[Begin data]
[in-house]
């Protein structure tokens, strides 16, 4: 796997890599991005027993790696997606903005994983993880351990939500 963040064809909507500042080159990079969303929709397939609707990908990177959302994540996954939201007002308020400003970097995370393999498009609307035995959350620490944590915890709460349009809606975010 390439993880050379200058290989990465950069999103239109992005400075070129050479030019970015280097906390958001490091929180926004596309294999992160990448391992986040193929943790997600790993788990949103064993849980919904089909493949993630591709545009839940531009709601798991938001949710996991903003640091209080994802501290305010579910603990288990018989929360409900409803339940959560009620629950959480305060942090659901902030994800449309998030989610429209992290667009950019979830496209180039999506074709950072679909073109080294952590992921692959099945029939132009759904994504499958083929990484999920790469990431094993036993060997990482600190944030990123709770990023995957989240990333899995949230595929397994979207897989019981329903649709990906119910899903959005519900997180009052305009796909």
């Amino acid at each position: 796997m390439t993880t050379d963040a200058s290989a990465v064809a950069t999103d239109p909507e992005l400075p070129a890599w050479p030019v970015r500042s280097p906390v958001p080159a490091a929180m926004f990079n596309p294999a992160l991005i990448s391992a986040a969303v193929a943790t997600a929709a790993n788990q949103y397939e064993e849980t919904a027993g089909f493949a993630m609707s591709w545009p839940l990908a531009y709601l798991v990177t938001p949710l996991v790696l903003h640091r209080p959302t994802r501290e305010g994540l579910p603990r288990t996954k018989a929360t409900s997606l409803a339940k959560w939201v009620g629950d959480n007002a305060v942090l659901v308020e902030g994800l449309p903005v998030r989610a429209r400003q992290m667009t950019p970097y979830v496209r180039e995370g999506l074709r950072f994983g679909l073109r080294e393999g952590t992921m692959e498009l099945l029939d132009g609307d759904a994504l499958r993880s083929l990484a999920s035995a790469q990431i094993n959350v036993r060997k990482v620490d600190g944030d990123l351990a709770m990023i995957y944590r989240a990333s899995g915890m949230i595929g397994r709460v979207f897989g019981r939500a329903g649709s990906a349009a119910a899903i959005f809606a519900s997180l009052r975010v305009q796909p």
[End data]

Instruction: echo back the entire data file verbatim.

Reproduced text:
[in-house]
């Protein structure tokens, strides 16, 4: 796997890599991005027993790696997606903005994983993880351990939500 963040064809909507500042080159990079969303929709397939609707990908990177959302994540996954939201007002308020400003970097995370393999498009609307035995959350620490944590915890709460349009809606975010 390439993880050379200058290989990465950069999103239109992005400075070129050479030019970015280097906390958001490091929180926004596309294999992160990448391992986040193929943790997600790993788990949103064993849980919904089909493949993630591709545009839940531009709601798991938001949710996991903003640091209080994802501290305010579910603990288990018989929360409900409803339940959560009620629950959480305060942090659901902030994800449309998030989610429209992290667009950019979830496209180039999506074709950072679909073109080294952590992921692959099945029939132009759904994504499958083929990484999920790469990431094993036993060997990482600190944030990123709770990023995957989240990333899995949230595929397994979207897989019981329903649709990906119910899903959005519900997180009052305009796909």
């Amino acid at each position: 796997m390439t993880t050379d963040a200058s290989a990465v064809a950069t999103d239109p909507e992005l400075p070129a890599w050479p030019v970015r500042s280097p906390v958001p080159a490091a929180m926004f990079n596309p294999a992160l991005i990448s391992a986040a969303v193929a943790t997600a929709a790993n788990q949103y397939e064993e849980t919904a027993g089909f493949a993630m609707s591709w545009p839940l990908a531009y709601l798991v990177t938001p949710l996991v790696l903003h640091r209080p959302t994802r501290e305010g994540l579910p603990r288990t996954k018989a929360t409900s997606l409803a339940k959560w939201v009620g629950d959480n007002a305060v942090l659901v308020e902030g994800l449309p903005v998030r989610a429209r400003q992290m667009t950019p970097y979830v496209r180039e995370g999506l074709r950072f994983g679909l073109r080294e393999g952590t992921m692959e498009l099945l029939d132009g609307d759904a994504l499958r993880s083929l990484a999920s035995a790469q990431i094993n959350v036993r060997k990482v620490d600190g944030d990123l351990a709770m990023i995957y944590r989240a990333s899995g915890m949230i595929g397994r709460v979207f897989g019981r939500a329903g649709s990906a349009a119910a899903i959005f809606a519900s997180l009052r975010v305009q796909p």